On June 16, 1996, approximately 1305 hours Pacific daylight time, a Cessna 182, N5686B, being flown by a private pilot, was destroyed in a post-crash fire following the collapse of the nose landing gear upon landing at the Roche Harbor airport, Roche Harbor, Washington. The pilot and three passengers escaped without injury. Visual meteorological conditions existed and a VFR flight plan had just been closed prior to landing. The flight, which was personal, was to have been operated under 14CFR91, and originated from the Arlington airport, Arlington, Washington, approximately 1230. Use your browsers 'back' function to return to synopsisReturn to Query Page
The pilot was interviewed by a deputy of the San Juan County Sheriff's Office (Case number 96-1575) immediately following the accident and reported that "as he approached for his landing on (runway) 24, he encountered a `downdraft' which caused his landing gear to touch down in the soft soil approximately 150 feet short of the end of the runway" and that his "gear dug in and then just broke."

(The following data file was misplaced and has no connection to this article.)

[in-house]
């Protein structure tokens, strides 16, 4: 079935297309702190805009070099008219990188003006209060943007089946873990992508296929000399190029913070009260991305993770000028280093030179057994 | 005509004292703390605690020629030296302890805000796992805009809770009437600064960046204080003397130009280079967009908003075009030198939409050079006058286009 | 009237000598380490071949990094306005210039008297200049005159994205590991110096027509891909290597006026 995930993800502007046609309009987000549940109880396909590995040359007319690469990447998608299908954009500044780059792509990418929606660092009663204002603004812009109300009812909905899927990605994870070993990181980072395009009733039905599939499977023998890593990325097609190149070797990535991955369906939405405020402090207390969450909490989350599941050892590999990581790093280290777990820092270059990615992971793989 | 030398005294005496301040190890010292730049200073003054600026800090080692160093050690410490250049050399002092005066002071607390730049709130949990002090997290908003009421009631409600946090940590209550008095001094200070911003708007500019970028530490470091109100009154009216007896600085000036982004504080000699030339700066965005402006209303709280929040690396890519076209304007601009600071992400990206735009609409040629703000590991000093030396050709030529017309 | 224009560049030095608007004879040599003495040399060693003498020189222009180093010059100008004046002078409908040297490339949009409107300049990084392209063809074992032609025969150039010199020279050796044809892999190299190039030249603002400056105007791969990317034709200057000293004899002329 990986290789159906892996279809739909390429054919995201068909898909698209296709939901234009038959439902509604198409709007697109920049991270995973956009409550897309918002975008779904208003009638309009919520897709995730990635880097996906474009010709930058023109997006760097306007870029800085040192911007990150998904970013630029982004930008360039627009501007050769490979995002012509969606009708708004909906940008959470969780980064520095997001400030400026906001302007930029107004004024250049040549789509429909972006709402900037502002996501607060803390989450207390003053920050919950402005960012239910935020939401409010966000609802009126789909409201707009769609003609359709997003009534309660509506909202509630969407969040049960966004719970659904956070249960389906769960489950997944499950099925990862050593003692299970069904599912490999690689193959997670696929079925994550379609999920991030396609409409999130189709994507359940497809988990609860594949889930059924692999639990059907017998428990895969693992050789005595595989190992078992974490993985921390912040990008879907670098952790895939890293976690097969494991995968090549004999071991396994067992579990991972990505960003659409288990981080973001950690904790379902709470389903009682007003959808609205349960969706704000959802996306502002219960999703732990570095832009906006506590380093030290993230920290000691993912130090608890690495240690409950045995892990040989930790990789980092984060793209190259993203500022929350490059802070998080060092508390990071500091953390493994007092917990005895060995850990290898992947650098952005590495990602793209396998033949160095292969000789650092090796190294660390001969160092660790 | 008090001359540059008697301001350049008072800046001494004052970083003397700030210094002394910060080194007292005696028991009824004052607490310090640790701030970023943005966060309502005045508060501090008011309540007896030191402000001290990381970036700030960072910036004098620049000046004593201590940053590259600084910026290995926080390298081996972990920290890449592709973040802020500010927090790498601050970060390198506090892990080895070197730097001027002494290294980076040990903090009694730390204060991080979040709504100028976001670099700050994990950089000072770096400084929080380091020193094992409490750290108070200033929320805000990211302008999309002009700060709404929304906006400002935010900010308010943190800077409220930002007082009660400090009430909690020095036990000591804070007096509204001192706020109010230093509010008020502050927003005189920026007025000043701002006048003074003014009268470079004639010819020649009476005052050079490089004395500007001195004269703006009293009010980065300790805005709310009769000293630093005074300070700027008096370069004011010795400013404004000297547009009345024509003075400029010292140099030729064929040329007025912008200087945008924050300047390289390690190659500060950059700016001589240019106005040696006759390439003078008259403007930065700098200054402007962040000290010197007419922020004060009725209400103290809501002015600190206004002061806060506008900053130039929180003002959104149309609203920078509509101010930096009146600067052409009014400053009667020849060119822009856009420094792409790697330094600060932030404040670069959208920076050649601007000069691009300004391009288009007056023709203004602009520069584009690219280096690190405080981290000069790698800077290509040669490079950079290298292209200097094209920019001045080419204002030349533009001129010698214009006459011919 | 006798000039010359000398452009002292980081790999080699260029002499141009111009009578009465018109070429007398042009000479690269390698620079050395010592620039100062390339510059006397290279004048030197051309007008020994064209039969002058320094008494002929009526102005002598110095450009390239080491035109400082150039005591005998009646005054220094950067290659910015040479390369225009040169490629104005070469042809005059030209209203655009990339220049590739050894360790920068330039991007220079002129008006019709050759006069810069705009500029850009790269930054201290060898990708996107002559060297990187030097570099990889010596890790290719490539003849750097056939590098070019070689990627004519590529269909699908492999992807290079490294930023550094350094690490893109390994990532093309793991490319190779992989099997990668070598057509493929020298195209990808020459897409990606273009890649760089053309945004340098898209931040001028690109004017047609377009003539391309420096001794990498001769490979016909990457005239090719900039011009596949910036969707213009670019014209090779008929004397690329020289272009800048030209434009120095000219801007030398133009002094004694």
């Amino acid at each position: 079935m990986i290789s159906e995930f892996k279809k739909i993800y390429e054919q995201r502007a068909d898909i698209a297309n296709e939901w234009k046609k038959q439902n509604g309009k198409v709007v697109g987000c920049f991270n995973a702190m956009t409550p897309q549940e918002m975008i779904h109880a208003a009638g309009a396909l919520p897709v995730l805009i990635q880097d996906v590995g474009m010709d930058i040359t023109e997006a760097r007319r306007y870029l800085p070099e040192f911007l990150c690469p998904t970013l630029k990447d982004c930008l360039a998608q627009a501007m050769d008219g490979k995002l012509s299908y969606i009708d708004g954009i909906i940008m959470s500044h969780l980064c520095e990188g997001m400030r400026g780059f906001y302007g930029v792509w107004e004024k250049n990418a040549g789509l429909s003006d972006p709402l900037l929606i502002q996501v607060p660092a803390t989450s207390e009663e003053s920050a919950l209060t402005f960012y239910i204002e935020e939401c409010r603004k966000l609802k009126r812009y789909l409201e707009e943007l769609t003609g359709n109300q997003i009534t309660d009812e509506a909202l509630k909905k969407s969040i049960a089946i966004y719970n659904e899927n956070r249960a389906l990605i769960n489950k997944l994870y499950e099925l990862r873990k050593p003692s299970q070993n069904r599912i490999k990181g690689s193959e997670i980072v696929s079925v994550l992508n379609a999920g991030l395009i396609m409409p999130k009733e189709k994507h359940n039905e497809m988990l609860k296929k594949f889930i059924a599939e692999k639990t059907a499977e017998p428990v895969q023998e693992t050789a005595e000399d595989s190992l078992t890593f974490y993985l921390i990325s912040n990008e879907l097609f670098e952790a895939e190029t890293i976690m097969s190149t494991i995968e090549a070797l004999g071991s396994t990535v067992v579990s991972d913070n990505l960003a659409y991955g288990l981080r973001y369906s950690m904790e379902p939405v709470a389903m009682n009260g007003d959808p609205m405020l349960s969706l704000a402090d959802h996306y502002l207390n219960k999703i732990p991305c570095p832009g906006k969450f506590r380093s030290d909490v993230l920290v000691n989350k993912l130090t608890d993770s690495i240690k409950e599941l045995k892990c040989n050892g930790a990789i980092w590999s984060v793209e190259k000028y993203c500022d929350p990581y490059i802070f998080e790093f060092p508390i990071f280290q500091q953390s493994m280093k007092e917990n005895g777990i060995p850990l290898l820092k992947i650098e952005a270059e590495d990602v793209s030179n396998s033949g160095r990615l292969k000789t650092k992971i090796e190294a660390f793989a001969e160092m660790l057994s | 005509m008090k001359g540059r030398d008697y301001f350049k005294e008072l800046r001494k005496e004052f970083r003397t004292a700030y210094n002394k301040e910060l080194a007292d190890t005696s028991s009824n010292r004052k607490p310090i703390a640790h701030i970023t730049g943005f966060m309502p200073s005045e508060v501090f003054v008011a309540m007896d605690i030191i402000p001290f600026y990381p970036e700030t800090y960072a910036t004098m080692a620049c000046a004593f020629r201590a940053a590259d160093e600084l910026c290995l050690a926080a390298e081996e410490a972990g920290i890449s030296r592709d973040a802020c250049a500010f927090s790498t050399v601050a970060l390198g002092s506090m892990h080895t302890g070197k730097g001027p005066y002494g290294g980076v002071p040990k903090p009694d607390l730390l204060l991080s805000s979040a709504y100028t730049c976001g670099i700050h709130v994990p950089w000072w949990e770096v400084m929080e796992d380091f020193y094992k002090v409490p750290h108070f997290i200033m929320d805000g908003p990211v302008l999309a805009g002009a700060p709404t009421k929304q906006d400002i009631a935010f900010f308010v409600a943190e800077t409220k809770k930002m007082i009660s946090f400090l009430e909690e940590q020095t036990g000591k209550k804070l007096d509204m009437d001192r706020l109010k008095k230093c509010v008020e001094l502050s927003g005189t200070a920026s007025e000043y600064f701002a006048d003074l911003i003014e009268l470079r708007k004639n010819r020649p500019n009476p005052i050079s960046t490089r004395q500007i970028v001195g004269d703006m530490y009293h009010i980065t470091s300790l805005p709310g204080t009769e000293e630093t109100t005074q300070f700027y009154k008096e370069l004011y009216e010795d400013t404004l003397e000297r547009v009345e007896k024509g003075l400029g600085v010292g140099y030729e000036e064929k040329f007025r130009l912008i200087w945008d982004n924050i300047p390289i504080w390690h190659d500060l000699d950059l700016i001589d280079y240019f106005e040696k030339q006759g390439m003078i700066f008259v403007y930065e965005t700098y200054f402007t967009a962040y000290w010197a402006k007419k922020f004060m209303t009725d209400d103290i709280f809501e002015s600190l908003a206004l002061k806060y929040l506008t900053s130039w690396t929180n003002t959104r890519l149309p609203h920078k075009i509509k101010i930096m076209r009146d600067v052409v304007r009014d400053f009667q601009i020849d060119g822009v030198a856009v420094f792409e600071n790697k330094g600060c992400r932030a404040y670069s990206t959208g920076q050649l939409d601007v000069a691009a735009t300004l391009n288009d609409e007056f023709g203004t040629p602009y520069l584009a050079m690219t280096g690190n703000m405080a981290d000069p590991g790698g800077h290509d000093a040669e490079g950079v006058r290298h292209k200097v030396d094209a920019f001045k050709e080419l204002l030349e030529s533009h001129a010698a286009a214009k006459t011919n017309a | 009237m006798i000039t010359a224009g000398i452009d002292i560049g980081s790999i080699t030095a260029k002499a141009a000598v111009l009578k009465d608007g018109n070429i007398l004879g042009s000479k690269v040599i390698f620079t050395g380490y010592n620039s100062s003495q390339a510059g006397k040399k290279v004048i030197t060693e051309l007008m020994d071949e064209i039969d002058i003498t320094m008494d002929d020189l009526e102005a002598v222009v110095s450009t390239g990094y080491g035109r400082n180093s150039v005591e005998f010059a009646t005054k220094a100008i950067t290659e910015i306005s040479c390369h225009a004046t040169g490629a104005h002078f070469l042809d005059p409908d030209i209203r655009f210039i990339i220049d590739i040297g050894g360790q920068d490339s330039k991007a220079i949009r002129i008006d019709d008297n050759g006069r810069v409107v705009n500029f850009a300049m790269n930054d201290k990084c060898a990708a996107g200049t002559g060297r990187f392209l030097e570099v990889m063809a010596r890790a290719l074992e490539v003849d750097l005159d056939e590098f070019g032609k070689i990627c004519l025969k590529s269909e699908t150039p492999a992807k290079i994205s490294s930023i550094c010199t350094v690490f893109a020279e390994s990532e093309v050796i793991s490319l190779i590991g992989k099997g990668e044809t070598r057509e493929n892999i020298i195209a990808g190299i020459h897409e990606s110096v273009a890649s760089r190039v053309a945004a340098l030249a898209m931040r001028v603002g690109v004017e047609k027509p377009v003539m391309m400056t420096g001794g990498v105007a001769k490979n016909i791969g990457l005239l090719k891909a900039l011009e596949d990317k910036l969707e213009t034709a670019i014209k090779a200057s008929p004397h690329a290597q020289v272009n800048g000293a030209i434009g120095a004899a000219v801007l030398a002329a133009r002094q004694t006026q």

During the landing roll, and prior to rolling onto the runway surface, the nose landing gear separated. The aircraft then continued onto the gravel runway. During the ground slide, a small fire broke out. Once the aircraft came to a stop all four occupants exited and the aircraft was subsequently consumed by the post crash fire.
The airport manager reported in a telephone conversation that there was a shallow "swale" crossing the primary surface at the approach end of runway 24 and that he estimated the touchdown point of the Cessna as at least 100 feet from the threshold.